As you start to reflect on 2018 and start resolving to make 2019 different in some way, consider resolving to sleep better. It’s a simple change on the surface, but sleep affects all aspects of our lives and our health. You may also find that better sleep will be the answer to other resolutions you have in mind like losing weight or a goal to run a half marathon.
But how can you achieve better sleep?
Your sleep environment has a big impact on your quality of sleep. A cool, quiet room is more conducive for sleep than the alternative. The darker the room the better as well. Make sure your bed is comfortable. This starts with your mattress and pillow, but also includes your bedding. If your mattress is over eight years old, it is time to buy a new one. Your pillow should help keep your neck and back in alignment. Depending on how you sleep will determine what kind of pillow will best provide proper alignment. Try not to work, watch TV, or use your computer in bed. If your brain associates these activities with your bedroom, then it will be harder to wind down at night.
What you do during the day affects how you sleep as well. Expose yourself to daylight and other bright lights only during the day if possible. This will keep your body and mind more awake and alert during waking hours. Exercise earlier in the day. If you exercise too close to your bed time, this can affect your ability to relax. Exercise in general promotes better sleep, but it can take a few months to feel the full effects of your exercise habit. Be smart about what you’re eating and drinking. Healthier foods that do not have sugar and refined carbs allow your body to achieve deep restorative sleep as they help stabilize your hormone levels. Caffeine and nicotine are stimulants, so limiting (or eliminating) your intake of both will allow you relax more at bedtime. Avoid big meals and alcohol at night. When your body is working to digest a large amount of food or heavy, rich foods, it is not as settled as it normally is while sleeping. Alcohol interferes with your sleep cycle and does not help you relax like you may think.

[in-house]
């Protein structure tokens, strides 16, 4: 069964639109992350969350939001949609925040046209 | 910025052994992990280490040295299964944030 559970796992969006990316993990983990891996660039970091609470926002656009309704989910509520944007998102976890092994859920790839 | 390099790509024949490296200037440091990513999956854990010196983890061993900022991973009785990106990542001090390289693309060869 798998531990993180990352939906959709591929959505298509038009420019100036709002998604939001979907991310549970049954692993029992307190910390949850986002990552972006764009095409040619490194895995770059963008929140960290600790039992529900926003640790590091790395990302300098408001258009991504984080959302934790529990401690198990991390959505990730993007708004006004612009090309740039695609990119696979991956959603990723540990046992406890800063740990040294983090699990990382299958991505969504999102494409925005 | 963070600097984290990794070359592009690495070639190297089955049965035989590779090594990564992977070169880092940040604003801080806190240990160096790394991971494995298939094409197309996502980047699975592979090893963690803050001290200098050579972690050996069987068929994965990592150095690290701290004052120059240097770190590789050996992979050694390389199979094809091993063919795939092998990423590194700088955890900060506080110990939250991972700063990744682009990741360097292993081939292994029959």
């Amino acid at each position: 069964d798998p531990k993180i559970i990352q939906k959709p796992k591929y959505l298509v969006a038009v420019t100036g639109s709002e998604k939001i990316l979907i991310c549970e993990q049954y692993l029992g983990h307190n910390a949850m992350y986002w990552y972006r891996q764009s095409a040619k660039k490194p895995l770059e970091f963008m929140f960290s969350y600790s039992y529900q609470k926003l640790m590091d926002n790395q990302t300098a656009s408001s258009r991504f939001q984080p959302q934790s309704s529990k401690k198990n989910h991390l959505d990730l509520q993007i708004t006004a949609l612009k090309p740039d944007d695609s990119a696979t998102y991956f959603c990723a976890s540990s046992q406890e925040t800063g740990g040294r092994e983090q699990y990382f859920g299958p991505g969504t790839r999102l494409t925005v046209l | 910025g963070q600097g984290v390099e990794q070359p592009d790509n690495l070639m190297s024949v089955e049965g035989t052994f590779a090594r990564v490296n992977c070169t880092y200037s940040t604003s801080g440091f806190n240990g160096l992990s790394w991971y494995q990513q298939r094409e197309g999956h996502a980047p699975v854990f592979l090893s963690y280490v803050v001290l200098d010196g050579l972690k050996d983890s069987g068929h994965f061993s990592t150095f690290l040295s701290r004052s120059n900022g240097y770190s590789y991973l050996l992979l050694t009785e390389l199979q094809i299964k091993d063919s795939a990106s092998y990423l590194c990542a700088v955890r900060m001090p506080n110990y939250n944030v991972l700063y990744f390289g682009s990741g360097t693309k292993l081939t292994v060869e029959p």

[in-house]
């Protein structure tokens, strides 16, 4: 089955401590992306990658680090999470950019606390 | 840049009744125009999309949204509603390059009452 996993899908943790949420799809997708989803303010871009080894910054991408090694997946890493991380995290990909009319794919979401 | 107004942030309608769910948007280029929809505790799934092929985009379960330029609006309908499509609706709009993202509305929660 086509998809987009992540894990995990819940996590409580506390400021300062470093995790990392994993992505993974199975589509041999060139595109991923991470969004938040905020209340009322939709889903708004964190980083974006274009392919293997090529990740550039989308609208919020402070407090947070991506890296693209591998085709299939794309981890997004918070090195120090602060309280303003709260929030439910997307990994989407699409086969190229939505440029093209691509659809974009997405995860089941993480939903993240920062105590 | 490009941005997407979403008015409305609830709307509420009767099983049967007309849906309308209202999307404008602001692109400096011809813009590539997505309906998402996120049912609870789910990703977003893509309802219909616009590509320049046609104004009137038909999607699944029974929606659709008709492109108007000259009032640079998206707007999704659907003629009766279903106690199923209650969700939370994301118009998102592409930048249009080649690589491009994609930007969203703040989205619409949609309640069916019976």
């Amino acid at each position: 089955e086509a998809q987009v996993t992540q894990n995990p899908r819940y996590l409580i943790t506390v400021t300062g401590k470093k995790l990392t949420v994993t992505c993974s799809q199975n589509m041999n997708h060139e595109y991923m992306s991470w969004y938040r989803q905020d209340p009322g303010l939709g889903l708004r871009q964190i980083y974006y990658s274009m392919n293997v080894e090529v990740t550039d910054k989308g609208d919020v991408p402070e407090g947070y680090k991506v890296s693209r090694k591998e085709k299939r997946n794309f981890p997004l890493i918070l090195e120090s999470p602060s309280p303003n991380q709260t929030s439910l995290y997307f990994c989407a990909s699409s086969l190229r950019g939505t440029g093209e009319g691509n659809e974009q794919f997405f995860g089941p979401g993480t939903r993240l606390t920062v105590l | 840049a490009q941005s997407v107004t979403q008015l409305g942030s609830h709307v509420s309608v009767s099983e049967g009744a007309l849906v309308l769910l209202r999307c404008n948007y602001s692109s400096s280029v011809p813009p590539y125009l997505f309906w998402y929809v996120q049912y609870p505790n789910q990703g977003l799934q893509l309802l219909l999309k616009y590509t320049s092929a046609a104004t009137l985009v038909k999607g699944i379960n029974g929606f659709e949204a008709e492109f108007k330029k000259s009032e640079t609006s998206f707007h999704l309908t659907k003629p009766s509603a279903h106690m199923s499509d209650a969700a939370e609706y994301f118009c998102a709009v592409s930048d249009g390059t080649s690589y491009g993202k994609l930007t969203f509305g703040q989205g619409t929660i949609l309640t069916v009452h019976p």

Sticking to a nighttime routine is as beneficial for adults as it is for kids. Doing the same things each night in the same order signals your brain that it is time for sleep. Limiting all screen time before bed and stopping completely at least an hour before you fall asleep will minimize the effect of blue light. Implement relaxation techniques such as deep breathing and visualizing a peaceful, restful place.
What other tips do you have for restful and restorative sleep?